Men in Black III: It’s Not Good, But It’s Better Than the Second One

And, really, what else can we ask for?

It has been almost 15 years since Men in Black opened on July 2, 1997. (And 10 years since Men in Black II was released—but let’s pretend that one never happened.) Since that time: James Cameron released both Titanic and Avatar, the entire Harry Potter and Shrek film series came and went, George Lucas released Star Wars: Episodes I–III, and Pixar released A Bug’s Life (it’s second feature film) through Cars 2. So, after all of these years, is another Men in Black film necessary, or even relevant? While Men in Black 3 cannot recapture the originality of the first, it is a fun summer blockbuster that features great performances and astonishing special effects and makeup.

It has been 14 years. Agent J (Will Smith) is still partners with Agent K (Tommy Lee Jones). A one-armed, alien criminal—Boris the Animal—escapes from the lunar prison and swears vengeance on the agent who captured and imprisoned him in 1969: Agent K. When J comes into the office the following day, he finds out K has been dead for more than 40years. Working with the new chief (Emma Thompson), J learns he must travel back in time to prevent the younger K (Josh Brolin) from getting killed.

Just like an old tracksuit, Will Smith easily inhabits J, the streetwise agent. While Smith has proven himself a capable actor in meatier roles, it is fun to see him assume the “I make this look good” swagger. Tommy Lee Jones remains the perfect, and still surprising, foil to Smith. Playing the older, more mature partner, Jones still has fun (though he’s looking much older). But MIB3 belongs to Josh Brolin. While mimicking Jones’ physical and vocal cadence, Brolin is never trapped in imitation. He creates a new character that should be the basis for future iterations. Also strong is Michael Stuhlberg, who plays Griffin — an alien who is able to see all potential or possible futures. He is a sweet, interesting character that I hope will be in a MIB4.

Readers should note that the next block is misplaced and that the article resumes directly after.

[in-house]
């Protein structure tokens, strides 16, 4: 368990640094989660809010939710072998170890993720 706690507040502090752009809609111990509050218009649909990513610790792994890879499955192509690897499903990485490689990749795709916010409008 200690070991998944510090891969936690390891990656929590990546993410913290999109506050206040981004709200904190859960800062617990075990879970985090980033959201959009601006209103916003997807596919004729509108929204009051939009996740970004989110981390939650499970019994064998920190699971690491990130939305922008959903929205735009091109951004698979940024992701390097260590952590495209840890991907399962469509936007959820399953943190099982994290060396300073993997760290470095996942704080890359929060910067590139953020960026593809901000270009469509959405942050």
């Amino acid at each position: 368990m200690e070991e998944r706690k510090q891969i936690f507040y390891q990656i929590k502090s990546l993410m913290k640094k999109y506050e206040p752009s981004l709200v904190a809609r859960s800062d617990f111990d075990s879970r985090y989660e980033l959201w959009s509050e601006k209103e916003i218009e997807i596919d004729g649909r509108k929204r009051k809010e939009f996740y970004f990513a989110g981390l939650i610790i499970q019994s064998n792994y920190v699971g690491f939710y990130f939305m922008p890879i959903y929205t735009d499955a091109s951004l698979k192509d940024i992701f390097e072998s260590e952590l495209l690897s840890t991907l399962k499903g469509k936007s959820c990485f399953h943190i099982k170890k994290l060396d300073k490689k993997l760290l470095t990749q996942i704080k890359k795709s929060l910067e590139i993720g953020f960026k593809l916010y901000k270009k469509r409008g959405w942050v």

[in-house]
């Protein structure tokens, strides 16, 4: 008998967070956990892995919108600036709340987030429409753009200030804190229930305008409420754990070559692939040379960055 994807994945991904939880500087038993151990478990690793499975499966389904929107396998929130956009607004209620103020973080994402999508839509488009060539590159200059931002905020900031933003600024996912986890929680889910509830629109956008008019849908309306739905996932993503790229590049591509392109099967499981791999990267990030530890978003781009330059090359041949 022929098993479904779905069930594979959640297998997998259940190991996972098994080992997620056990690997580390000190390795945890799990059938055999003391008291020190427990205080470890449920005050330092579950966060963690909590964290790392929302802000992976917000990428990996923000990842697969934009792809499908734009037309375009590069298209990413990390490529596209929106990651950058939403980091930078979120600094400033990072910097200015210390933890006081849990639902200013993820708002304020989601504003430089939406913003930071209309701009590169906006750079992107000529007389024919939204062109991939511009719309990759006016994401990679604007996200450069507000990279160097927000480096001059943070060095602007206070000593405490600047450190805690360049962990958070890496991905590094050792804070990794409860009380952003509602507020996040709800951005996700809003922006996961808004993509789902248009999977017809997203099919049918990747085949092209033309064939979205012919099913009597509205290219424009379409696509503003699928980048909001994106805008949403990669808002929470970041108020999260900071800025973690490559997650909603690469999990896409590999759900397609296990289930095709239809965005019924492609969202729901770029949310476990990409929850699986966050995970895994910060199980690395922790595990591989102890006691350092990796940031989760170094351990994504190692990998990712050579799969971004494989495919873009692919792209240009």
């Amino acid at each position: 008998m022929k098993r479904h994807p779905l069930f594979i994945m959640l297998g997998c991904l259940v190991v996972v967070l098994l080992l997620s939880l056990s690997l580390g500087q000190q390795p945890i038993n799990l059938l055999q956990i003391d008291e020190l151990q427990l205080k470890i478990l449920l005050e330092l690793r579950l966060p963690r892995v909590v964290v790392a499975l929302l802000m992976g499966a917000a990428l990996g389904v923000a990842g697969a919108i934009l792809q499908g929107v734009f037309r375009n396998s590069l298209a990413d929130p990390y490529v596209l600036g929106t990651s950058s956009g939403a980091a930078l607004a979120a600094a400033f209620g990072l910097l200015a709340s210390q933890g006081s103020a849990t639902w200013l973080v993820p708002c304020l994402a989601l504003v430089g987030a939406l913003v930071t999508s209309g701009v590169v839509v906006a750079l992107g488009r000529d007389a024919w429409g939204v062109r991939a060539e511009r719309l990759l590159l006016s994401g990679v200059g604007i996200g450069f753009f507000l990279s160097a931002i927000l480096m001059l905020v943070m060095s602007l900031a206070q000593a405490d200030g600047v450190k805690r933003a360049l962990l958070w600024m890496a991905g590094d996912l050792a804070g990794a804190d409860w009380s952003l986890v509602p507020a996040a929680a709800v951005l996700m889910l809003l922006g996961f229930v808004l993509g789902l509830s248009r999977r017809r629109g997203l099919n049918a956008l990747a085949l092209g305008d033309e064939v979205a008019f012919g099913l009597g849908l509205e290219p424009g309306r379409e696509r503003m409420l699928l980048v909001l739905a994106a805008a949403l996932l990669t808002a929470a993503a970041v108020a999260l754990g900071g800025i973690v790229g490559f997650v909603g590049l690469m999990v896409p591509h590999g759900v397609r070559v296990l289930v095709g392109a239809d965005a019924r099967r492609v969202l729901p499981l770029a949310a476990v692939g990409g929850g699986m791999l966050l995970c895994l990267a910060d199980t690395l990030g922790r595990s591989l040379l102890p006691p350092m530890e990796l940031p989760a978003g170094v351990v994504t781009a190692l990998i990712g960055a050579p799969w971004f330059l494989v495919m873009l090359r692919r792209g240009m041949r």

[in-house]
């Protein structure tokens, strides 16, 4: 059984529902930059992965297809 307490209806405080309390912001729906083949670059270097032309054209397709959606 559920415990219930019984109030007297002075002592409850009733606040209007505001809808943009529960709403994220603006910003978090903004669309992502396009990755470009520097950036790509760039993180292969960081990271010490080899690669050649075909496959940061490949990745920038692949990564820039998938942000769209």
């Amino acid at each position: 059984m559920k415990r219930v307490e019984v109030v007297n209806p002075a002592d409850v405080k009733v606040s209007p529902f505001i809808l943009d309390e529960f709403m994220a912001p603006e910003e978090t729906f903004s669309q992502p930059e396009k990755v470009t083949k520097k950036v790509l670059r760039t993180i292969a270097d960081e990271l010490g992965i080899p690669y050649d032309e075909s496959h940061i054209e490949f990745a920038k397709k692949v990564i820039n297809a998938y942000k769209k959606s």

Unfortunately, Jemaine Clement’s Boris the Animal doesn’t compare to D’Onofrio’s buggy protagonist from the first film. Yes, Boris is equally disgusting — with a bony, spider-like insect that crawls in and out of a hole in the hand — but there is little comic mischief. Like the wonderful moment in MIB1, when D’Onofrio, trying to act nonchalant, attempts to rest his chin on his hand. The herky-jerky, physical performance is flawless. The only moment that Boris has any levity in MIB3 is when future Boris speaks to past Boris. Then, it’s only funny if you find Clement’s strange voice to be humorous. (Which I did not.)

Like Tim Burton films, Barry Sonnenfeld directed movies often have an affecting and successful look. Specifically for MIB3, the special effects, the scenery, and the makeup are astonishing. Makeup artist Rick Baker (seven-time Oscar winner, including for Men in Black) has created wonderful characters for this film. Look closely at the aliens from the ‘60s: Notice how they all are inspired by sci-fi movies from that period. Genius.

Men in Black 3 is not a great film (perhaps this is due to its initial shooting before a script was finalized) nor does it equal the first of the series. But it is fun, often funny, and momentously better than the second.

My Grade: B